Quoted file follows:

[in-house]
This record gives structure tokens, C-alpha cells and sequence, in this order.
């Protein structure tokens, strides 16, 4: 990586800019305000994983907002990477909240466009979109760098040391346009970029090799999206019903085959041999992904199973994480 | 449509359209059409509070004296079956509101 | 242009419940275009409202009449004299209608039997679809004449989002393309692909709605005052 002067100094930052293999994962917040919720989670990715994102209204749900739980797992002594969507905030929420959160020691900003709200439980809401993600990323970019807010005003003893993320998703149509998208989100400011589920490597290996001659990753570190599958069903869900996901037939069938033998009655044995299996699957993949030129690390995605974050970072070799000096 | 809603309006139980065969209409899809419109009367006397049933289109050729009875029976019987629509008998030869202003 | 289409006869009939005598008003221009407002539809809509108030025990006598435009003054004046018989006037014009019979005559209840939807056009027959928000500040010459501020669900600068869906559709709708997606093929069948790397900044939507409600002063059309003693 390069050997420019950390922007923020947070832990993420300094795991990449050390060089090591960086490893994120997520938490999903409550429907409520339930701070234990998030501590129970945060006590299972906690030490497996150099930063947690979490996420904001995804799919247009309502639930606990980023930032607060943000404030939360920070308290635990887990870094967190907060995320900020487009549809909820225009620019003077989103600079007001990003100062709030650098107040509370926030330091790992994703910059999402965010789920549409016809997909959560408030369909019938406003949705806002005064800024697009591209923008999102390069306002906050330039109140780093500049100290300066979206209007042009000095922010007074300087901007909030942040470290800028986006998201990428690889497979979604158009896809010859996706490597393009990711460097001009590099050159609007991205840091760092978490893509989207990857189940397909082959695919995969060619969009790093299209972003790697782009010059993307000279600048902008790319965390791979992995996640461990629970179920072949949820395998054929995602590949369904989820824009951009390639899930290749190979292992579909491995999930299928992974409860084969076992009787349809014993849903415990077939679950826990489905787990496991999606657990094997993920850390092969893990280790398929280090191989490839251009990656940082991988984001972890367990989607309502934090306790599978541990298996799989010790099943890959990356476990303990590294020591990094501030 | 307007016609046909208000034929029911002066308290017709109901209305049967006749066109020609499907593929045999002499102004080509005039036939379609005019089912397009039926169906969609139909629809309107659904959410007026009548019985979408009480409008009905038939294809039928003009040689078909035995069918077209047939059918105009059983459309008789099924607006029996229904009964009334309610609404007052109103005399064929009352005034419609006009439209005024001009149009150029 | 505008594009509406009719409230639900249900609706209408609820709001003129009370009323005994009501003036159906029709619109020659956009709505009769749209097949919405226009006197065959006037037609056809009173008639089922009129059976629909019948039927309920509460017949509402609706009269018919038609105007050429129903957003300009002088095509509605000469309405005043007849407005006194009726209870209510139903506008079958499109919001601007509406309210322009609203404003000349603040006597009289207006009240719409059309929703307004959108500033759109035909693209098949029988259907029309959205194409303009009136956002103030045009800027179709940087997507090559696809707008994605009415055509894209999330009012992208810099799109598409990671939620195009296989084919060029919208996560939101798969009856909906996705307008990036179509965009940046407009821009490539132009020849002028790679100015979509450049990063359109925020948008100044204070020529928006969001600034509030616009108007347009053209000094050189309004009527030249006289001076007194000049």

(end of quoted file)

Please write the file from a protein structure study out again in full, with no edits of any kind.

[in-house]
This record gives structure tokens, C-alpha cells and sequence, in this order.
């Protein structure tokens, strides 16, 4: 990586800019305000994983907002990477909240466009979109760098040391346009970029090799999206019903085959041999992904199973994480 | 449509359209059409509070004296079956509101 | 242009419940275009409202009449004299209608039997679809004449989002393309692909709605005052 002067100094930052293999994962917040919720989670990715994102209204749900739980797992002594969507905030929420959160020691900003709200439980809401993600990323970019807010005003003893993320998703149509998208989100400011589920490597290996001659990753570190599958069903869900996901037939069938033998009655044995299996699957993949030129690390995605974050970072070799000096 | 809603309006139980065969209409899809419109009367006397049933289109050729009875029976019987629509008998030869202003 | 289409006869009939005598008003221009407002539809809509108030025990006598435009003054004046018989006037014009019979005559209840939807056009027959928000500040010459501020669900600068869906559709709708997606093929069948790397900044939507409600002063059309003693 390069050997420019950390922007923020947070832990993420300094795991990449050390060089090591960086490893994120997520938490999903409550429907409520339930701070234990998030501590129970945060006590299972906690030490497996150099930063947690979490996420904001995804799919247009309502639930606990980023930032607060943000404030939360920070308290635990887990870094967190907060995320900020487009549809909820225009620019003077989103600079007001990003100062709030650098107040509370926030330091790992994703910059999402965010789920549409016809997909959560408030369909019938406003949705806002005064800024697009591209923008999102390069306002906050330039109140780093500049100290300066979206209007042009000095922010007074300087901007909030942040470290800028986006998201990428690889497979979604158009896809010859996706490597393009990711460097001009590099050159609007991205840091760092978490893509989207990857189940397909082959695919995969060619969009790093299209972003790697782009010059993307000279600048902008790319965390791979992995996640461990629970179920072949949820395998054929995602590949369904989820824009951009390639899930290749190979292992579909491995999930299928992974409860084969076992009787349809014993849903415990077939679950826990489905787990496991999606657990094997993920850390092969893990280790398929280090191989490839251009990656940082991988984001972890367990989607309502934090306790599978541990298996799989010790099943890959990356476990303990590294020591990094501030 | 307007016609046909208000034929029911002066308290017709109901209305049967006749066109020609499907593929045999002499102004080509005039036939379609005019089912397009039926169906969609139909629809309107659904959410007026009548019985979408009480409008009905038939294809039928003009040689078909035995069918077209047939059918105009059983459309008789099924607006029996229904009964009334309610609404007052109103005399064929009352005034419609006009439209005024001009149009150029 | 505008594009509406009719409230639900249900609706209408609820709001003129009370009323005994009501003036159906029709619109020659956009709505009769749209097949919405226009006197065959006037037609056809009173008639089922009129059976629909019948039927309920509460017949509402609706009269018919038609105007050429129903957003300009002088095509509605000469309405005043007849407005006194009726209870209510139903506008079958499109919001601007509406309210322009609203404003000349603040006597009289207006009240719409059309929703307004959108500033759109035909693209098949029988259907029309959205194409303009009136956002103030045009800027179709940087997507090559696809707008994605009415055509894209999330009012992208810099799109598409990671939620195009296989084919060029919208996560939101798969009856909906996705307008990036179509965009940046407009821009490539132009020849002028790679100015979509450049990063359109925020948008100044204070020529928006969001600034509030616009108007347009053209000094050189309004009527030249006289001076007194000049």